It’s fairly easy to choose the best new gadgets launched at the Consumer Electronics Show (CES) in Las Vegas last week. Most lists – and there are many – highlight the LG roll-up TV, the Samsung modular TV, the Royole foldable phone, the impossible burger, and the walking car.
But what about the voice assisted bed, the smart baby dining table, the self-driving suitcase and the robot that does nothing? In their current renditions, they sum up what is not only bad about technology, but how technology for its own sake quickly leads us down the rabbit hole of waste and futility.
The following pick of the worst of CES may well be a thinly veneered attempt at mockery, but it is also intended as a caution against getting caught up in hype and justification of pointless technology.
1. DUX voice-assisted bed
The single most useless product launched at CES this year must surely be a bed with Alexa voice control built in. No, not to control the bed itself, but to manage the smart home features with which Alexa and other smart speakers are associated. Or that any smartphone with Siri or Google Assistant could handle. Swedish luxury bedmaker DUX thinks it’s a good idea to manage smart lights, TV, security and air conditioning through the bed itself. Just don’t say Alexa’s “wake word” in your sleep.
2. Smart Baby Dining Table
Ironically, the runner-up comes from a brand that also makes smart beds: China’s 37 Degree Smart Home. Self-described as “the world’s first smart furniture brand that is transforming technology into furniture”, it outdid itself with a Smart Baby Dining Table. This isa baby feeding table with a removable dining chair that contains a weight detector and adjustable camera, to make children’s weight and temperature visible to parents via the brand’s app. Score one for hands-off parenting.
Click here to read about smart diapers, self-driving suitcases, laundry folders, and bad robot companions.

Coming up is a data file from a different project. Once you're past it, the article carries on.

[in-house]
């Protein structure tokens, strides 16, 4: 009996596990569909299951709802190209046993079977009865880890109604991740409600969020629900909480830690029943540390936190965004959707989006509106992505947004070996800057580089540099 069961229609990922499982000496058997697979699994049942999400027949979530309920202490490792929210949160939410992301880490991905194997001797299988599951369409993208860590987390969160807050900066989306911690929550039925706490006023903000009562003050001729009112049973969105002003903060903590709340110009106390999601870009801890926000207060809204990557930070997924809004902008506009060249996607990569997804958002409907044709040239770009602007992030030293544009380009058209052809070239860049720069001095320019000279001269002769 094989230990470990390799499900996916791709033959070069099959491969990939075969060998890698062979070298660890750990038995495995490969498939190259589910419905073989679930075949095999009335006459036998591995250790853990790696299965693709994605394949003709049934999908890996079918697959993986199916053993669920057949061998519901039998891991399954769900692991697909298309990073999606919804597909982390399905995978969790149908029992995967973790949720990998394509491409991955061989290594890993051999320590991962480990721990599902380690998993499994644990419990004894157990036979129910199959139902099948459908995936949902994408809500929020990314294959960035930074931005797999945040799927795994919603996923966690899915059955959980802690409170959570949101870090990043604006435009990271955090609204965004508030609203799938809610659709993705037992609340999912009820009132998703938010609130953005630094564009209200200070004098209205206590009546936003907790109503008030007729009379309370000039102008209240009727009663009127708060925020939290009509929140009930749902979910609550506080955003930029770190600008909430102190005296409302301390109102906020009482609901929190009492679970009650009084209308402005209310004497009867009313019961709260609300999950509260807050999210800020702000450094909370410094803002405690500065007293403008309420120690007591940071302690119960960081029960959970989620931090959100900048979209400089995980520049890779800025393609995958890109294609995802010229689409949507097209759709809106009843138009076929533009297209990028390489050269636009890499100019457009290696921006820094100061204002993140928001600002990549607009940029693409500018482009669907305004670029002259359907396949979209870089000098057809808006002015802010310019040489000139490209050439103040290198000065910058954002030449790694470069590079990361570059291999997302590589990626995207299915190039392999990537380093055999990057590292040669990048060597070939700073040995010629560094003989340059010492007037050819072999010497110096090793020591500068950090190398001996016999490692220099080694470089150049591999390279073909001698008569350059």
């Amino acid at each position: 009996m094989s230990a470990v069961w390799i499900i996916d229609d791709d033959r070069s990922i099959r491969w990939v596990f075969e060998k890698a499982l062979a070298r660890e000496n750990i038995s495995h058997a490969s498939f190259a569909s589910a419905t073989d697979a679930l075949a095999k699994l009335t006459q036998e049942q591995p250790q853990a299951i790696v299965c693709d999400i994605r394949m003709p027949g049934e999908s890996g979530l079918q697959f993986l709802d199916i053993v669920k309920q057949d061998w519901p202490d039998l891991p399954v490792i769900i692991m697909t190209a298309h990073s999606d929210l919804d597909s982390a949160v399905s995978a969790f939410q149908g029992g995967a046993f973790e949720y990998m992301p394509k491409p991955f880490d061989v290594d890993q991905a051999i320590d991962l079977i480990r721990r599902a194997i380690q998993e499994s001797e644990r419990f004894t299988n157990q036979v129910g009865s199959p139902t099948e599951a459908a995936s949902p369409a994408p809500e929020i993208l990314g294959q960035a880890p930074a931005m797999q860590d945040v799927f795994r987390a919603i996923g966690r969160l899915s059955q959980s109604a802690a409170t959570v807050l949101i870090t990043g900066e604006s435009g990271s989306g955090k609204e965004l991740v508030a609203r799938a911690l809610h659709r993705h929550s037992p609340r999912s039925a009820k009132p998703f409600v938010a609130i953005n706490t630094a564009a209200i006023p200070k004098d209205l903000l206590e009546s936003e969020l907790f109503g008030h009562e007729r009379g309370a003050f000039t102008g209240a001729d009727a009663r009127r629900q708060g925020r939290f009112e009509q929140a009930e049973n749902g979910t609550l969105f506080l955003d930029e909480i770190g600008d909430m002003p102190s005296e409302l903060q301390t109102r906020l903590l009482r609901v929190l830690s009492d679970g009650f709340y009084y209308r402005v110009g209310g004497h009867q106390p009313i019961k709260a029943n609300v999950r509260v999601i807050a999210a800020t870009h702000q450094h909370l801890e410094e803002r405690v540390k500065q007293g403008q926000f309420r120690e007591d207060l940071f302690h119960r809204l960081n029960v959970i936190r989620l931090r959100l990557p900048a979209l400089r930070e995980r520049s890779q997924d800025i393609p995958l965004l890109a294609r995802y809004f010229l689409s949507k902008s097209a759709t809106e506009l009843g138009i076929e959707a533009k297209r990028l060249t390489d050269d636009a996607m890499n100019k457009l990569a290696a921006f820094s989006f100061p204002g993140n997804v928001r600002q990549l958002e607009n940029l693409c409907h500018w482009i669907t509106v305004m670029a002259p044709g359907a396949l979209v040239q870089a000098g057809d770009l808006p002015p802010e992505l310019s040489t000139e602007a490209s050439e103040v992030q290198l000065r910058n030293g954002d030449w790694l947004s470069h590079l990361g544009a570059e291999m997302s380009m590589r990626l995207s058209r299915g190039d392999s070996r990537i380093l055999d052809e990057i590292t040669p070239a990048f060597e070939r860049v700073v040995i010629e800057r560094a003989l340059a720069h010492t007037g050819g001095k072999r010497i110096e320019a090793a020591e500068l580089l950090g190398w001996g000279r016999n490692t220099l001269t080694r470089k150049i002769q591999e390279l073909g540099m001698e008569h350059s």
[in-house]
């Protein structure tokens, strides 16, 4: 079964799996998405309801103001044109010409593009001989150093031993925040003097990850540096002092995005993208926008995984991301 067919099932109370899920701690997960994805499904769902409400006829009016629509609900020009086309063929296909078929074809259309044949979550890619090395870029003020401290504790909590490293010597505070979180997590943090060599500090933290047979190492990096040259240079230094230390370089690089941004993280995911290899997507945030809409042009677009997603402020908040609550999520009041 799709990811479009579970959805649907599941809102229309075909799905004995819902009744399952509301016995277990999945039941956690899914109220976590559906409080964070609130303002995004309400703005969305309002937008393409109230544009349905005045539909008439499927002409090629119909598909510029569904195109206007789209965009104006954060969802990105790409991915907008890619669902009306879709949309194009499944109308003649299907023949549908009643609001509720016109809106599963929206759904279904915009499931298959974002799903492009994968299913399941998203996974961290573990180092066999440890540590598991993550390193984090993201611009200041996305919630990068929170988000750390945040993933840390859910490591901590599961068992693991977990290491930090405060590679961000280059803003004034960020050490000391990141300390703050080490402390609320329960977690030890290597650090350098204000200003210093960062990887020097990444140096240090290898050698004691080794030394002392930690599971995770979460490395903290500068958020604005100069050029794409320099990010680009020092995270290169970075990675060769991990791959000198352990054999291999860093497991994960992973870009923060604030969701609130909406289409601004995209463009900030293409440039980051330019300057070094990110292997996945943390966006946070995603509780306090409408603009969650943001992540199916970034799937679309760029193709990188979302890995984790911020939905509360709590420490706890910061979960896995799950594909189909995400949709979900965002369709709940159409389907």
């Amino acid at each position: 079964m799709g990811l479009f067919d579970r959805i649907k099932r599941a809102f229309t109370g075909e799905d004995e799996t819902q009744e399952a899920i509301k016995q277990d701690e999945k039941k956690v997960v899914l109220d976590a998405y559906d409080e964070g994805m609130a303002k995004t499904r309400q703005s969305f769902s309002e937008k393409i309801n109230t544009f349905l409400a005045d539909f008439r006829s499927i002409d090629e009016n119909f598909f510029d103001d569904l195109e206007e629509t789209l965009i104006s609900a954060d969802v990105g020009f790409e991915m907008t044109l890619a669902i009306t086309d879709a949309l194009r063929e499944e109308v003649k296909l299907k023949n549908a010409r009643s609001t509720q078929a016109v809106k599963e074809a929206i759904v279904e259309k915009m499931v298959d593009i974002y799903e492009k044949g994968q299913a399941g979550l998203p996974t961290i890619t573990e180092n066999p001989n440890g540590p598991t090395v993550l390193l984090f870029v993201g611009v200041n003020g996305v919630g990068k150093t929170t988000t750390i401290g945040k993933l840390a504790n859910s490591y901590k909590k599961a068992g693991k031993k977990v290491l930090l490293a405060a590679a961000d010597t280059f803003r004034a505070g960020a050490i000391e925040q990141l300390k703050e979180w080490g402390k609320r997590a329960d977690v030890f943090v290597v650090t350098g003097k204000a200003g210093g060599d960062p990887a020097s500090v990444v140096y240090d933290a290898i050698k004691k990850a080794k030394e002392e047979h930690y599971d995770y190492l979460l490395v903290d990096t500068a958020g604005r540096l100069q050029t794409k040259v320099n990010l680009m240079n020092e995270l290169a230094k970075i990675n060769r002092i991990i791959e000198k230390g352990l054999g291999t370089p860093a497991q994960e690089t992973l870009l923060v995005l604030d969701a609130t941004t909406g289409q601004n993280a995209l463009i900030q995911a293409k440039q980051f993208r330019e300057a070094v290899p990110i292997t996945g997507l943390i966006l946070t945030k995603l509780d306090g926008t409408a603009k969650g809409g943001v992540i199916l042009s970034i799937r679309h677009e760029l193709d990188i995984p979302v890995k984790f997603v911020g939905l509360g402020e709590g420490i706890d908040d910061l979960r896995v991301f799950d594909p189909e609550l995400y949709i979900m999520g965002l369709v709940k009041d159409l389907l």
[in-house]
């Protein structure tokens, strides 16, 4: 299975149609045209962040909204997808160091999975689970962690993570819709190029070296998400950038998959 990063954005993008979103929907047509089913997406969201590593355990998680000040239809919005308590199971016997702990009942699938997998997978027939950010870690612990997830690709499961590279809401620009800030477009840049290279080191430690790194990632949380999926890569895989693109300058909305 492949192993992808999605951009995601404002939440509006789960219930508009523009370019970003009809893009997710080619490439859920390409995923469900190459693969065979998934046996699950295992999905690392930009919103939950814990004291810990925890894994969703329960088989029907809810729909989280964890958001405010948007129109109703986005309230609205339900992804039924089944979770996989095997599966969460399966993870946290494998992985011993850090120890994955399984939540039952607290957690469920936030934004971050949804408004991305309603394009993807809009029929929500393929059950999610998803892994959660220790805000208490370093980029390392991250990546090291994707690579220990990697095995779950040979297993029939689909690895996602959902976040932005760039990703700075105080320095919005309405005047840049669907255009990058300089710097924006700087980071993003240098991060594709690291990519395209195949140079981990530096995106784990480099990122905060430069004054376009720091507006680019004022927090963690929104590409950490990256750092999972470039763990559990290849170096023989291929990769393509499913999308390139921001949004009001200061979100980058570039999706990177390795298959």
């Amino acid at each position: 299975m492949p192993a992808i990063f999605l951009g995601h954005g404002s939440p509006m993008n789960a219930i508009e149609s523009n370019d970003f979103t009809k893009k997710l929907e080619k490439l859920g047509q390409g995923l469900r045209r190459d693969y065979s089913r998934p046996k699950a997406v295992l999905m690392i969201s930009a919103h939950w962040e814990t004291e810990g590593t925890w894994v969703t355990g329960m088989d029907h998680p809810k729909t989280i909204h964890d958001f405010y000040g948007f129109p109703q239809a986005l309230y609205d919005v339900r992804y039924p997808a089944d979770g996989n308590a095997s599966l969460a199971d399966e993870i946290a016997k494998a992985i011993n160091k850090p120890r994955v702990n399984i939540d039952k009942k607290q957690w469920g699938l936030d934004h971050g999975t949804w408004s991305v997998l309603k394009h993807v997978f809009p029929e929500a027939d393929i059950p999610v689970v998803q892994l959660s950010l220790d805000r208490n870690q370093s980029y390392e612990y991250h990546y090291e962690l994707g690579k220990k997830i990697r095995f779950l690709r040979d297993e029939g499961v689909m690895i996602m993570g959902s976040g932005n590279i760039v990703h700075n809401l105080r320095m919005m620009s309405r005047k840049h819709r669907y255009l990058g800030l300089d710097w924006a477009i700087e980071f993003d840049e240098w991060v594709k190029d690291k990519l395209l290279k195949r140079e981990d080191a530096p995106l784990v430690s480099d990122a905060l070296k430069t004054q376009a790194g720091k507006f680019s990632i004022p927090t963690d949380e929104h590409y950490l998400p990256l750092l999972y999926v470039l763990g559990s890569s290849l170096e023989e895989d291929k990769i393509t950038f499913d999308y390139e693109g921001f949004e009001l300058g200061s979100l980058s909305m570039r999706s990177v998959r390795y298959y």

CES: Tech means no more “lost in translation”
Talking to strangers in foreign countries just got a lot easier with recent advancements in translation technology. Last week, major companies and small startups alike showed the CES technology expo in Las Vegas how well their translation worked at live translation.
Most existing translation apps, like Bixby and Siri Translate, are still in their infancy with live speech translation, which brings about the need for dedicated solutions like these technologies:
Babel’s AIcorrect pocket translator
The AIcorrect Translator, developed by Beijing-based Babel Technology, attracted attention as the linguistic king of the show. As an advanced application of AI technology in consumer technology, the pocket translator deals with problems in cross-linguistic communication.
It supports real-time mutual translation in multiple situations between Chinese/English and 30 other languages, including Japanese, Korean, Thai, French, Russian and Spanish. A significant differentiator is that major languages like English being further divided into accents. The translation quality reaches as high as 96%.
It has a touch screen, where transcription and audio translation are shown at the same time. Lei Guan, CEO of Babel Technology, said: “As a Chinese pathfinder in the field of AI, we designed the device in hoping that hundreds of millions of people can have access to it and carry out cross-linguistic communication all barrier-free.”
Click here to read about the Pilot, Travis, Pocketalk, Google and Zoi translators.